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Students speak 7

In the changeable world of the university/town, many students are making things up as they go along. Where are the resources to do life well? Here are four needs according to Mbele, a student leader.

A need for role models

“I’m at university living away from home. How do I get the money I need?”

“I’m in a relationship…
“How do I tell if this is the one?”
“But how does it work? What does it look like to move from friendship to going out to engagement to marriage?”
“And what if we break up? I hear about suicides because of this.”

“I have an unwanted pregnancy. Should I get an abortion? I’ve heard that students often die from botched abortions.”

“I’m married but worried…
“I’m very young and I married quickly.”
“I moved to the town for university but my partner remains at home.”

A need for openness

There’s a two-way culture of secrecy/concealment (usiri/siri) in which adults do not share wisdom about life beyond practical everyday tasks, and young people withhold things from adults. You might keep your relationships secret from your parents, and when they find out, you might not get any sympathy if all they see is an unwanted pregnancy or an abortion.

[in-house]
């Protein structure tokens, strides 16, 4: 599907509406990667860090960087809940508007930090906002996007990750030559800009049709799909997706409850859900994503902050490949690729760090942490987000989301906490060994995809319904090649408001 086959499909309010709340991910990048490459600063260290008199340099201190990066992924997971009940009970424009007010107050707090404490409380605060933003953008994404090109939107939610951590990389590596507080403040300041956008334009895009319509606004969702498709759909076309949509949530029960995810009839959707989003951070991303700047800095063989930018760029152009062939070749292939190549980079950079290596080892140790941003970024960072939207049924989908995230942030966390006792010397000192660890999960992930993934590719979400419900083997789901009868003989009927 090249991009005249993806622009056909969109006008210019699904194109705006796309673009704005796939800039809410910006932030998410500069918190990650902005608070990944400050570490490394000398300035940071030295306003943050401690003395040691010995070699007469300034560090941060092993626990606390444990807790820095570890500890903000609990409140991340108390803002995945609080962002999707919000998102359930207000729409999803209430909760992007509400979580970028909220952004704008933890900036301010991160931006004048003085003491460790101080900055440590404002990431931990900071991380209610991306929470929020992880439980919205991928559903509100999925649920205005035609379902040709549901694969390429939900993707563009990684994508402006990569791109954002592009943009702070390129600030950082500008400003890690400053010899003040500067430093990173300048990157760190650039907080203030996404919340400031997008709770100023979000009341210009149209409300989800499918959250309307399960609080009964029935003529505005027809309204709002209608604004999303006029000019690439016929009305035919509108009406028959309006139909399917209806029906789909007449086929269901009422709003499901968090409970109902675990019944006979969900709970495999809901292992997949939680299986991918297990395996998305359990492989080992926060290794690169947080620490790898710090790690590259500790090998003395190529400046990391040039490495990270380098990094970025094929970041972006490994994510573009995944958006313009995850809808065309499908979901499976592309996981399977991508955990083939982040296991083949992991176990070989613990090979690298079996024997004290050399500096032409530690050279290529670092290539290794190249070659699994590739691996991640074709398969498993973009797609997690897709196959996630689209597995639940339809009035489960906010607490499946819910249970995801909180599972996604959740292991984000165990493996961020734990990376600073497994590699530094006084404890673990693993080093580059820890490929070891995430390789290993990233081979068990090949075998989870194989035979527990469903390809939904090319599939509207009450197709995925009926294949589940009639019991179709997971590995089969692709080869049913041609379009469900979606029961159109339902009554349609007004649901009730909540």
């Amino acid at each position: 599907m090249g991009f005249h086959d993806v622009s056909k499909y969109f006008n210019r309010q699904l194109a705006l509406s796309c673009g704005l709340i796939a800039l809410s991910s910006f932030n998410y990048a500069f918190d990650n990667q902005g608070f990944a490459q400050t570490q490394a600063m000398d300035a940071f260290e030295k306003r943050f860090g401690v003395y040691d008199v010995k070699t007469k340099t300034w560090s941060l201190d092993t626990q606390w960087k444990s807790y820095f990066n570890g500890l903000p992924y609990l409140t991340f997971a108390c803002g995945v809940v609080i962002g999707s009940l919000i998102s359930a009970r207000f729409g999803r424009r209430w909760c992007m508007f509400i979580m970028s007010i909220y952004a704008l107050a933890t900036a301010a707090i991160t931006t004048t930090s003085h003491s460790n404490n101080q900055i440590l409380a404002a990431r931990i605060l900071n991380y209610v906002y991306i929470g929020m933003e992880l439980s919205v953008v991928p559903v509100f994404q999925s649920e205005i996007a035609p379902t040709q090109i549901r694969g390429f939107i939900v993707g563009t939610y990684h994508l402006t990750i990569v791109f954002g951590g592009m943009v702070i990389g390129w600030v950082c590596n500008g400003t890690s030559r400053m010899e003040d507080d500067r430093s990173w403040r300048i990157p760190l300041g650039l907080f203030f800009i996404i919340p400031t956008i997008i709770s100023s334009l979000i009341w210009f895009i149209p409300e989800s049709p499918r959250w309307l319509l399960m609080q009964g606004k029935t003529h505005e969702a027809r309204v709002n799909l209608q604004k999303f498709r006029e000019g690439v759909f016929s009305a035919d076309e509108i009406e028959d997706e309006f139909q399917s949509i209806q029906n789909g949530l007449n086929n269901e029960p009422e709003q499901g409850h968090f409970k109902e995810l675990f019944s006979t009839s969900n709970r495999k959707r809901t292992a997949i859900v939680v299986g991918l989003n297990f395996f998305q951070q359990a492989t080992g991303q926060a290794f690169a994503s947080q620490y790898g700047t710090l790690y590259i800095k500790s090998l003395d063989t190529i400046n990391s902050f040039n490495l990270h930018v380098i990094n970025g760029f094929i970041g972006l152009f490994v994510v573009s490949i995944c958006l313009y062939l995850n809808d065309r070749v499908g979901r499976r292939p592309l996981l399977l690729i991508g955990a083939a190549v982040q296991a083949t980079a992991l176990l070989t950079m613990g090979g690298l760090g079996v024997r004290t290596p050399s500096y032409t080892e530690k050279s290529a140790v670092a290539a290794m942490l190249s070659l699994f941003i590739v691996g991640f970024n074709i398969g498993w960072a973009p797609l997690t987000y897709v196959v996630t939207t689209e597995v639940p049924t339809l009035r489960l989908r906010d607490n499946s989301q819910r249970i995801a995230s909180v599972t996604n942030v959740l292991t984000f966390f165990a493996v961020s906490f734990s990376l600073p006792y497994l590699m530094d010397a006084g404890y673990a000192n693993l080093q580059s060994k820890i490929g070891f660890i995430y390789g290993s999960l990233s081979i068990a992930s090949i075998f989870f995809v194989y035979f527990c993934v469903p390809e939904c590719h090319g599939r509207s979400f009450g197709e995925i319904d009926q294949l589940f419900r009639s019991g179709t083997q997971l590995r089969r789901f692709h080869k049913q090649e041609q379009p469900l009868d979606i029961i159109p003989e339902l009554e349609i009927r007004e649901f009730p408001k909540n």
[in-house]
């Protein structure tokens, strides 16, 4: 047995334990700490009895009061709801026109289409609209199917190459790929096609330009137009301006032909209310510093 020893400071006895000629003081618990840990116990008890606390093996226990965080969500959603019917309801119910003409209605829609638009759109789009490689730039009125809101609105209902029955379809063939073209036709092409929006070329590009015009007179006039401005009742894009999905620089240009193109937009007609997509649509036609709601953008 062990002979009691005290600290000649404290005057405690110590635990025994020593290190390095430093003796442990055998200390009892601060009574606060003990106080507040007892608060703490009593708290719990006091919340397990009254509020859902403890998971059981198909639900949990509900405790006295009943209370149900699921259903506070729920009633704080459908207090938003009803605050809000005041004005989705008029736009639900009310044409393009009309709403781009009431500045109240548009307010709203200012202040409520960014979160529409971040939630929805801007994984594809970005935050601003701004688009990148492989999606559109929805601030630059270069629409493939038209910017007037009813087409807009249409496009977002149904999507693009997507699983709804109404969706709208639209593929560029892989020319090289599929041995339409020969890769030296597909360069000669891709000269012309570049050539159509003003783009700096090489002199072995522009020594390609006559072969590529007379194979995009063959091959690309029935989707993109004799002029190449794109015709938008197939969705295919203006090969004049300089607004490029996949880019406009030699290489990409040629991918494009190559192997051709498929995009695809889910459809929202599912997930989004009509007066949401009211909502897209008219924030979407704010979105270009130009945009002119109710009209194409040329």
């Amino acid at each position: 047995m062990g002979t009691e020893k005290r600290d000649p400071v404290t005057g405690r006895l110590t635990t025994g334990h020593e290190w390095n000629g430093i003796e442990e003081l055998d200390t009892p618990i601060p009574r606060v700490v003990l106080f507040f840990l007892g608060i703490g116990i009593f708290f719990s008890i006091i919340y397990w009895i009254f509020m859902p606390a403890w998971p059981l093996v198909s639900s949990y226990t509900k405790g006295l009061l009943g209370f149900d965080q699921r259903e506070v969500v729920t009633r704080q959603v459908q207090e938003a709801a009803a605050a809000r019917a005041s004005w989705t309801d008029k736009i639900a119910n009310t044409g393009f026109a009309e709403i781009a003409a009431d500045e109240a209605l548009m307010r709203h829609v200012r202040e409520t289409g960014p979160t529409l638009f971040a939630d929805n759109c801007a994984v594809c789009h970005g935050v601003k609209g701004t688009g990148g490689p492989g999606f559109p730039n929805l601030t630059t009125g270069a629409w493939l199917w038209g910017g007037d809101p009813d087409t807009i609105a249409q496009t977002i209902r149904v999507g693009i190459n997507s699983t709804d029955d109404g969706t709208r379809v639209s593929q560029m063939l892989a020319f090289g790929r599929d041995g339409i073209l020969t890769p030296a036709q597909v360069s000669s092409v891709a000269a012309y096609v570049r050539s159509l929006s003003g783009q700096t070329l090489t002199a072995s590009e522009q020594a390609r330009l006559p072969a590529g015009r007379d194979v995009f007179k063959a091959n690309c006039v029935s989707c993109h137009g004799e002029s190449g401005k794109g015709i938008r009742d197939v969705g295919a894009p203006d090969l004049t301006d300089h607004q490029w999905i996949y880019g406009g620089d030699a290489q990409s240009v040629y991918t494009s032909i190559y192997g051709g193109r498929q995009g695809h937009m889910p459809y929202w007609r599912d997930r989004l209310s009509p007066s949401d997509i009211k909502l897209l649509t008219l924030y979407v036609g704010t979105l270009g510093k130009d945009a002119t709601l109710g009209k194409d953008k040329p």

A need for understanding

Maybe you begin a relationship with little understanding of the other person — maybe they’re just someone from your study group, or maybe you just met them in a taxi. Even then you might not make much attempt to learn about each other, like what your tribal backgrounds are. Older students can seem really appealing, especially if you think that uni students are a higher calibre of potential mates. It’s easy to move from one relationship to another thinking that each will be better than the last.

Meanwhile, some students are faking it. You might find you can play the grown-up, or maybe you have a bit of extra cash to flash around. Maybe you attend a student fellowship with the goal of getting a partner.

A need for self-respect and self-belief

Some students are burdened with a sense of inability or inadequacy: the sense that you’re bound to repeat your parents’ problems, the sense that you just can’t change anything. If that’s you, there’s little horizon beyond the immediate, little sense that you could live a different story. Sometimes this manifests in wanting to enhance your appearance: instead of wanting to be the best You, you want to be the best Them.

Categories: Tanzania University ministry Written by Arthur

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Arthur Davis

Arthur Davis is an Aussie living in Tanzania, writing at

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